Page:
We live in a world full of marketing, brands, advertisements, and the next best thing. Growing up, everybody envies the person driving the Mercedes, the 9th grader who is wearing a Hollister jacket, that girl with the $300 Ugg boots, or the college student with the lofted apartment in downtown Boston that is right in the center of nightlife. But when you finally get the chance to look at all of the items you have collected throughout college and kept in a tub ever since middle school, is it really worth all of the trouble? You come across all of these items cleaning and say, “No, I have to keep this. I’ll use it someday.” Is your closet overflowing wall to wall with clothing? Are you unable to see to the back of your fridge? Do you spend hours a day texting or using social media? If the answer to any of these questions is yes, there is probably too much going on in your life. Although many may not realize it, having this “clutter” tends to take away from the simple things in your life, from being more creative, and enjoying spontaneity. Admittedly, I answered yes to all of these questions recently when I moved into my new apartment. I’ve started to take steps to fix this, eliminate the excess, and live lighter, and you can do the same. Although this is something I am working on day-by-day and week-by-week, the process is slowly bringing more clarity to my everyday life and allowing me to learn. Clearing this clutter allows me to realize how much of my hard earned money has been spent on items that brought me short term enjoyment, when in reality, this could go so much farther through experiences that don’t involve that shirt I wore once and will never touch again. And you can do the same.
Take EVERYTHING out of your closet; put it all on your bed, floor, whatever is closest. Now hang everything in a similar pattern: have all of your shirts, sweaters, hoodies, jackets, blazers, pants, suits, ties, etc. Face them all in the same direction. For example, I have the fronts of all my clothing facing the right of the closet. After I wear and wash a piece of clothing, I put it back with the front facing the left. This is how I keep track of what I am and am not wearing. On October 1st (I started this at the beginning of September) I will go into my closet, take out everything still facing to the right and get rid of it. Goodwill is a good option, they take everything and sort through the junk. If you have younger siblings, or friends similar in size, hand it over to them. Also look into second-hand stores that you can potentially sell to.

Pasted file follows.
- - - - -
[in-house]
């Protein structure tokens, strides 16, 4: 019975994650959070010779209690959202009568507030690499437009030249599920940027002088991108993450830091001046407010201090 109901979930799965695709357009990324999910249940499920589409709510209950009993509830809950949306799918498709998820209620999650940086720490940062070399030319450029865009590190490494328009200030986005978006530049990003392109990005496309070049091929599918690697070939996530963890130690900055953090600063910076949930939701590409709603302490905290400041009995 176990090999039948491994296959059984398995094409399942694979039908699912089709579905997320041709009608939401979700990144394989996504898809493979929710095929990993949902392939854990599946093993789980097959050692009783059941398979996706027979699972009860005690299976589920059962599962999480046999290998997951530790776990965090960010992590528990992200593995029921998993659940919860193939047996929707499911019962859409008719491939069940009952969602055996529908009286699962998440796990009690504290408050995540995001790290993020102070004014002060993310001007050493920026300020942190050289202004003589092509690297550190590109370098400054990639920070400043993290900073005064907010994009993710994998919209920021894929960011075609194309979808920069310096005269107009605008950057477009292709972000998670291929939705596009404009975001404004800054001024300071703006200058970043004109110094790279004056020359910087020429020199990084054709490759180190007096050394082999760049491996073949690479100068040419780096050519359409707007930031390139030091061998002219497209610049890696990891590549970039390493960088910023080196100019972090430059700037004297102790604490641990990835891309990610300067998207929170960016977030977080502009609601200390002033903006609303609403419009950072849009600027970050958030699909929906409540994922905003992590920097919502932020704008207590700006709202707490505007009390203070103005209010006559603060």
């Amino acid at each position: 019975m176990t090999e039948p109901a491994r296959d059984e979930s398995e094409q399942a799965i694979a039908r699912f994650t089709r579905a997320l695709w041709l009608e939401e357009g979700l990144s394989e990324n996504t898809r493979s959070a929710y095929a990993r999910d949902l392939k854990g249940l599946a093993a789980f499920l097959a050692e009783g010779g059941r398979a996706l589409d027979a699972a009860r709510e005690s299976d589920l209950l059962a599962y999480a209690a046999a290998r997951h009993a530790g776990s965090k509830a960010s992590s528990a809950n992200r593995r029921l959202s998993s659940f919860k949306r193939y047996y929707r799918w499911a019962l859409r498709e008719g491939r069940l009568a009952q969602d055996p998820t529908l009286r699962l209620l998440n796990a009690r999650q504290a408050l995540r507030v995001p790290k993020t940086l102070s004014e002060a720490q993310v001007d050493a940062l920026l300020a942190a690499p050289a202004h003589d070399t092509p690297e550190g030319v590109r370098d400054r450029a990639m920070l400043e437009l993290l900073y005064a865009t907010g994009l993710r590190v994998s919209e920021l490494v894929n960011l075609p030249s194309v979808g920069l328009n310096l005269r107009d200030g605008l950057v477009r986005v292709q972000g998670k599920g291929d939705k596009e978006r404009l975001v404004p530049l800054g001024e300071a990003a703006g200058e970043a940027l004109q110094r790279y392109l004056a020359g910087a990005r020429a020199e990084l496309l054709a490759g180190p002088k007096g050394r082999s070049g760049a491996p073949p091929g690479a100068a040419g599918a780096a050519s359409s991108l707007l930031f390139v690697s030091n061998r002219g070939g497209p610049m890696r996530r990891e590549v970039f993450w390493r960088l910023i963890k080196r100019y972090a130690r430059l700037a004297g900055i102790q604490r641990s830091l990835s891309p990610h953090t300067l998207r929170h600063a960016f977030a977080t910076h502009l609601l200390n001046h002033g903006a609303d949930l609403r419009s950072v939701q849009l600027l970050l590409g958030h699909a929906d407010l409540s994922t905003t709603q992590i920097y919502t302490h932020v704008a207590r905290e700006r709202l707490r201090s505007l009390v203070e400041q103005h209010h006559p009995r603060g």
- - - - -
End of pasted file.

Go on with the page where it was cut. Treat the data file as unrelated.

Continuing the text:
The reason I do this? Simple. If I can specify a time period that I think is reasonable to show myself what I use in my life, it would be one month. So at the end of a single month, I may have 75% of my clothing that I never even touched for an entire 30-day period. “But I will definitely wear that come winter. Or that’s my favorite shirt, so I can’t just get rid of it.” The same thoughts have gone through my head, and they’re a simple way to deny getting rid of something that you think is important, yet really is not. If I can live without something for thirty days, three thoughts go through my head:
- Could somebody else be using this that may need it on a daily basis to get through life or survive?
- Is this something that could fund an experience of travel, fine dining, or a hobby of mine that I would be better off with?
- Why the hell would I pay to move this somewhere later in my life when I don’t ever touch it?
These questions always bring to light that I need to separate myself with certain things that may not be of importance.
Don’t do your laundry. Everything you pull from drawers, after being worn, goes in the laundry basket (bin, bag, or whatever you call it). Don’t do laundry until you look in drawers and say, “$#!+, I don’t have anything to wear”. This might be a week for some, two weeks for me, or a month for the serious hoarders. BUT, before you do the laundry scoop those clothes out of the drawers, put them in a bag and repeat what you did for the closet. Goodwill, siblings, Plato’s Closet, or even re-purpose some old t-shirts into cleaning rags. Everybody has their favorite clothing that they wear on a weekly or monthly basis; but when you consciously decide to do laundry instead of wearing something in the drawer, maybe you don’t need what’s in the drawer. Right?
This might be the hardest one, because nobody wants to say bye to food. Before you go on your next trip to the grocery store, clean out your fridge. Throw away anything you can’t remember buying, now organize the rest. When you do go shopping, put your fridge in a FIFO setup. First In, First Out. That means put the new stuff you just bought behind the old stuff that you already had in the fridge; this way the first items you bought will be the first that you use. Now that your fridge is organized and you only have what you need, keep track of it. Put a list on your fridge and write down what you’re using, cooking, and drinking. Not only will this narrow down your shopping list, but it will save you time and money! This is something I HAD to do, and wish I had done sooner. I eat a lot, and apparently I waste a lot too. I was throwing away vegetables, meat I forgot about, and fruit was that was hidden behind condiments. Since starting this, I’ve spent, on average $40 less with each trip to the grocery store.
This exercise can be applied in a variety of other ways. Cutting down on kitchen appliances in your cabinets, cleaning supplies in the cupboards, the list goes on. Try it, love it, tell your friends.
Live light, everyone.
DL & JC